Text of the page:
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Parade Notes Irish Uprising of 1798

March 18, 1998

NEW YORK (AP) _ Thousands of kilt-wearing bagpipers, uniformed police officers and young fife-and-drum corps members marched up Fifth Avenue Tuesday in a St. Patrick’s day parade that this year commemorated the failed Irish uprising of 1798.

The uprising took place 37 years after the first St. Patrick’s Day parade in New York City, which has been celebrating its Irish heritage ever since.

The traditionally joyous jaunt past St. Patrick’s Cathedral and Central Park took on more meaning this year as tenuous talks go on in London, Dublin and Belfast to bring peace to Northern Ireland.

Marchers also included Martin McGuinness, chief negotiator for Sinn Fein, the political arm of the Irish Republican Army. Sinn Fein President Gerry Adams was in Washington.

But politics meant little to the massive crowds lining the parade route. Patrick McGorman, 11, of Walden, N.Y., was overwhelmed.

``It’s awesome,″ the boy said. ``I like the bagpipes. They’re cool.″

Among the spectators, who lined four-deep under sunny skies, was Diane Cioti of Tenafly, N.J., and her sister Loredana.

``Everybody’s so friendly,″ she said. ``It’s kind of like a big family.″

New York was not the only city celebrating.

In Savannah, Ga., tens of thousands of people watched the 174th annual parade _ which ranks second only to New York _ in overcast skies and chilly temperatures. The parade featured 10,000 marchers.

``It’s kind of like a Mardi Gras but it’s better. The people are a little bit more sane ... and they fix grits,″ Jane Hodges said.

In Chicago, taverns brought on extra bartenders and others offered live Irish music all day and night. The Chicago River, dyed green on Saturday, has returned to its dull gray color, and Mayor Richard M. Daley wished hundreds of senior citizens a happy St. Patrick’s Day at a luncheon where the tables were filled with corned beef and cabbage.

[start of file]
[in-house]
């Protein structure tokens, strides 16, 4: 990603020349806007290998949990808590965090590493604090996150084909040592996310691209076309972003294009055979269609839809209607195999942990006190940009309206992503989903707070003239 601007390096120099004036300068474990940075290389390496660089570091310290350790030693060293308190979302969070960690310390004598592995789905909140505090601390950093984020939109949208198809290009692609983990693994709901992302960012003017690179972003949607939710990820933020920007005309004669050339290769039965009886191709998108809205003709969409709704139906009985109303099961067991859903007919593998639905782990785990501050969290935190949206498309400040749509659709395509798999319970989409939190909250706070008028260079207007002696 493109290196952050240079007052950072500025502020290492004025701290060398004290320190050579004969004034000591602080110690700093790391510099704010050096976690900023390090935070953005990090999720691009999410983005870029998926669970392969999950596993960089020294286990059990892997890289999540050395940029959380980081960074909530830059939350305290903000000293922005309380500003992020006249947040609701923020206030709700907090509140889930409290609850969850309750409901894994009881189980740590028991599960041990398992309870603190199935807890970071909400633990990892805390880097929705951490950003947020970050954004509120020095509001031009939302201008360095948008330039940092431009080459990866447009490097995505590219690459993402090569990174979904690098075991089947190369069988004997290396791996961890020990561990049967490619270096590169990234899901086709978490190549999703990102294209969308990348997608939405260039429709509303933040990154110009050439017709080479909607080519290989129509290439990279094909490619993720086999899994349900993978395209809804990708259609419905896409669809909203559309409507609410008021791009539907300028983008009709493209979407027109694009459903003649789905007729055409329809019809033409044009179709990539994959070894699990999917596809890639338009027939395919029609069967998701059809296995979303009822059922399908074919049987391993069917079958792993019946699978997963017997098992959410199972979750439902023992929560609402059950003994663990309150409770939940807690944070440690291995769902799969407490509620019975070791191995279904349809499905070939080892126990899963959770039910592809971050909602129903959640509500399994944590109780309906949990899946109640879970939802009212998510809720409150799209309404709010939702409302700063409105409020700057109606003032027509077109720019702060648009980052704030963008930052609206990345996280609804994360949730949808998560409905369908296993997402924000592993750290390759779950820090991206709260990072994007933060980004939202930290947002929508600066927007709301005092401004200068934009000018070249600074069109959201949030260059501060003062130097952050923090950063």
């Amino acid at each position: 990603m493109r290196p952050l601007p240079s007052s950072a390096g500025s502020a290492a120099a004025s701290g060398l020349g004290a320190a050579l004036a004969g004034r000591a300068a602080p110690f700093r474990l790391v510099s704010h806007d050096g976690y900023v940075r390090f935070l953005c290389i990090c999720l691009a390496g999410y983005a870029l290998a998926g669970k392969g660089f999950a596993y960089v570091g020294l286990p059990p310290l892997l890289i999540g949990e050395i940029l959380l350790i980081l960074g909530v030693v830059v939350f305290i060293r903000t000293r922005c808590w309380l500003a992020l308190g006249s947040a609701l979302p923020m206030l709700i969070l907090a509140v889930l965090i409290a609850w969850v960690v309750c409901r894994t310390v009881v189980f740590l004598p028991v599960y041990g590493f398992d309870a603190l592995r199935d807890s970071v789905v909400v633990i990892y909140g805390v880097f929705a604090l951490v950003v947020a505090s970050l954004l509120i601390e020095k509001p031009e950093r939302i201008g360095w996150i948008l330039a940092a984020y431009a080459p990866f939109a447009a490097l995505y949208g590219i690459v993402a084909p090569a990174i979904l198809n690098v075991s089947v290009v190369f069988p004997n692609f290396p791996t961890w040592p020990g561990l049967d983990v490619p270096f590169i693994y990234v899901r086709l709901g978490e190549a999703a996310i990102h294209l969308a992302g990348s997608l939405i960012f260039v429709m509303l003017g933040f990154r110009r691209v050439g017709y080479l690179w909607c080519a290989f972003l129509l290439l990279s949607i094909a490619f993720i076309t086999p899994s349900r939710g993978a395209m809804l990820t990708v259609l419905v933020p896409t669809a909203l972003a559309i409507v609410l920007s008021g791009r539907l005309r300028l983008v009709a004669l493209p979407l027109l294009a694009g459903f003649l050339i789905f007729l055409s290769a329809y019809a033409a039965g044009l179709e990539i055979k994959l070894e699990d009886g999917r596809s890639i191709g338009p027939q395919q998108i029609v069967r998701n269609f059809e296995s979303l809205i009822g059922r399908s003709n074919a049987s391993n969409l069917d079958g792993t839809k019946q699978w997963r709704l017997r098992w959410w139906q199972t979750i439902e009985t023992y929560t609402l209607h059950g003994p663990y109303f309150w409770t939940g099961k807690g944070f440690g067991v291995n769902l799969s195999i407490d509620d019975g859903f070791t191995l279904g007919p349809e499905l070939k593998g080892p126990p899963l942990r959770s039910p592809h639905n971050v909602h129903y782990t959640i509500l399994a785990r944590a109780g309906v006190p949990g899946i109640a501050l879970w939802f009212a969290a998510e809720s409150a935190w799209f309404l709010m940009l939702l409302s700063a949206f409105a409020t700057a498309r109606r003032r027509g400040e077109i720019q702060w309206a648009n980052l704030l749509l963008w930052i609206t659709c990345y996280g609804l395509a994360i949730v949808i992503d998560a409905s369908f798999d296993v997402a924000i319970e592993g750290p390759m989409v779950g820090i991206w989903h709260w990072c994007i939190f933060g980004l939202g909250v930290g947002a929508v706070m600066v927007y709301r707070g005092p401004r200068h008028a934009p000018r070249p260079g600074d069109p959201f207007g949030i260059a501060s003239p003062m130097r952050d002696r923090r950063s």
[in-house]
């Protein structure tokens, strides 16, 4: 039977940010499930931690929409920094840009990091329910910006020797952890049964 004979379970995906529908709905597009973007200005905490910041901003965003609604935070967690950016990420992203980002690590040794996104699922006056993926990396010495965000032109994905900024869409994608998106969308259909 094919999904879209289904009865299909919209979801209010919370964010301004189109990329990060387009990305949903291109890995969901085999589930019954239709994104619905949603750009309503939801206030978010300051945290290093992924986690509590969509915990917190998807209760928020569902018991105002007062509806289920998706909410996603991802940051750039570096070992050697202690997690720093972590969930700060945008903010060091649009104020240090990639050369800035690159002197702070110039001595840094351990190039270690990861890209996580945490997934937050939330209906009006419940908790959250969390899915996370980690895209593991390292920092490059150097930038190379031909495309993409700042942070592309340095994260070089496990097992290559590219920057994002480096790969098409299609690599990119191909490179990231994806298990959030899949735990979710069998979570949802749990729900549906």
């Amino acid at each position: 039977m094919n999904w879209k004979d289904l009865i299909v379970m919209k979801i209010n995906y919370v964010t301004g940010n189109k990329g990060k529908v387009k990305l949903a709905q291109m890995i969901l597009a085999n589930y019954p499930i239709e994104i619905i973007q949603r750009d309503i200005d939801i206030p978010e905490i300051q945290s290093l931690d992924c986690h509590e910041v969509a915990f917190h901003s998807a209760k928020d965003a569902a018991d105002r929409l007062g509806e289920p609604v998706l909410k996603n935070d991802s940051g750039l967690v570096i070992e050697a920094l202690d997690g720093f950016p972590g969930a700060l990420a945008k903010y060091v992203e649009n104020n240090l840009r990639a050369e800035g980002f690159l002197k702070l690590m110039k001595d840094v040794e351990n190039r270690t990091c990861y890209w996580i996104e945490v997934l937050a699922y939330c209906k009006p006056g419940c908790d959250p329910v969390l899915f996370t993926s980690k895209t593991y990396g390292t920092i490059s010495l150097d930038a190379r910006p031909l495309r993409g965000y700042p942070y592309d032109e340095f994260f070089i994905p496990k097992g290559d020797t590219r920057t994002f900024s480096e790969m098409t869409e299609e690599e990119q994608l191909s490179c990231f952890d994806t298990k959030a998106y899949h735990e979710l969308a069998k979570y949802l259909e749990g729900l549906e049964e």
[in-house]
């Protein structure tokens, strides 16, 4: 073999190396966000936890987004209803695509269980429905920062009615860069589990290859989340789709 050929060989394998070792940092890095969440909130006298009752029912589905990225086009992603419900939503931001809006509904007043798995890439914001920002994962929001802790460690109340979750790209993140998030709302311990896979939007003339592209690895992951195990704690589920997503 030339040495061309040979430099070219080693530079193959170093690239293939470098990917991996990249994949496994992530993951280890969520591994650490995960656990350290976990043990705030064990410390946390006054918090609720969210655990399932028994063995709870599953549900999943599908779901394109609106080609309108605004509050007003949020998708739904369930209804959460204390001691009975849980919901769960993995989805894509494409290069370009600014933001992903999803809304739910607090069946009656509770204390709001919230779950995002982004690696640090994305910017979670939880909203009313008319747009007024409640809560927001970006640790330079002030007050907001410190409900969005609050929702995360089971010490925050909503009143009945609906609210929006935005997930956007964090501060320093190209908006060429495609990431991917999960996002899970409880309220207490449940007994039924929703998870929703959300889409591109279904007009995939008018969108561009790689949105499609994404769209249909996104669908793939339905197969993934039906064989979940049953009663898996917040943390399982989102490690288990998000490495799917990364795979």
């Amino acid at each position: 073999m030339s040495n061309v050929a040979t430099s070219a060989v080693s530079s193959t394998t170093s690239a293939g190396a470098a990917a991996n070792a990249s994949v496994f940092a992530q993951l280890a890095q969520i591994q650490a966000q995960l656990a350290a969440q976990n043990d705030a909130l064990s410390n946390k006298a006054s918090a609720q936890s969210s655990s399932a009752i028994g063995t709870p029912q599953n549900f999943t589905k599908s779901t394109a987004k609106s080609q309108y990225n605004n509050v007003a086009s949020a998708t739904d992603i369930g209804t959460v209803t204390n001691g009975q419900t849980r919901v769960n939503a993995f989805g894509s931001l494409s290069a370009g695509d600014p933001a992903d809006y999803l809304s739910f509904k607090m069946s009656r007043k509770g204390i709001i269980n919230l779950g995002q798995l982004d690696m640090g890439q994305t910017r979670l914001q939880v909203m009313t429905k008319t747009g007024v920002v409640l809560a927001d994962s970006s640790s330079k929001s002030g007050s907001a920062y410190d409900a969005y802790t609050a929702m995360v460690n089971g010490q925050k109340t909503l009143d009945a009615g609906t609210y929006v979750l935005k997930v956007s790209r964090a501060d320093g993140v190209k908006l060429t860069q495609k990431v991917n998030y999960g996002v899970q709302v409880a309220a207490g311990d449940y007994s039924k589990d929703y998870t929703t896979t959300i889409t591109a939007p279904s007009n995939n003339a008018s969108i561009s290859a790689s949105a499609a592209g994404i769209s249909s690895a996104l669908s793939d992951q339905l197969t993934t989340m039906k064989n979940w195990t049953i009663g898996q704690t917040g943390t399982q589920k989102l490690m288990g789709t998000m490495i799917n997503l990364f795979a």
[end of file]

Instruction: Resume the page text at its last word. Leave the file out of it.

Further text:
At the New Orleans Irish Channel, hundreds of revelers took the day off to jam bars and join in a street party. Even the French Quarter was celebrating.

Back in New York, there was plenty of applause for the grand marshal, former Irish Prime Minister Albert Reynolds, who was lauded for efforts to get all sides in the Irish troubles to come to the negotiating table.

At a breakfast gathering of the parade committee hosted by Mayor Rudolph Giuliani, Reynolds said, ``This year of all years, wouldn’t it be nice, with 200 years of celebration of the Rebellion of 1798 ... that we realize our hope that we achieve this: the vision that was set out for us, and the dream that they had dreamt then. Yes. Many, many dreamers were killed along the way, but the dream still endures.″

The 1798 Rebellion, borne out of hope from the American and French revolutions, lasted 100 days. An estimated 30,000 people died.

For the eighth straight year, the parade’s organizers, the Ancient Order of Hibernians, denied an application from the Irish Lesbian and Gay Organization to march under a banner that identifies them as a gay contingent. Several people protested the snub and were carried off by police.

Police issued 316 summonses for minor offenses including public drinking, said Officer Cheryl Cox, a Police Department spokeswoman. There were no reported acts of violence or weapons, she said.

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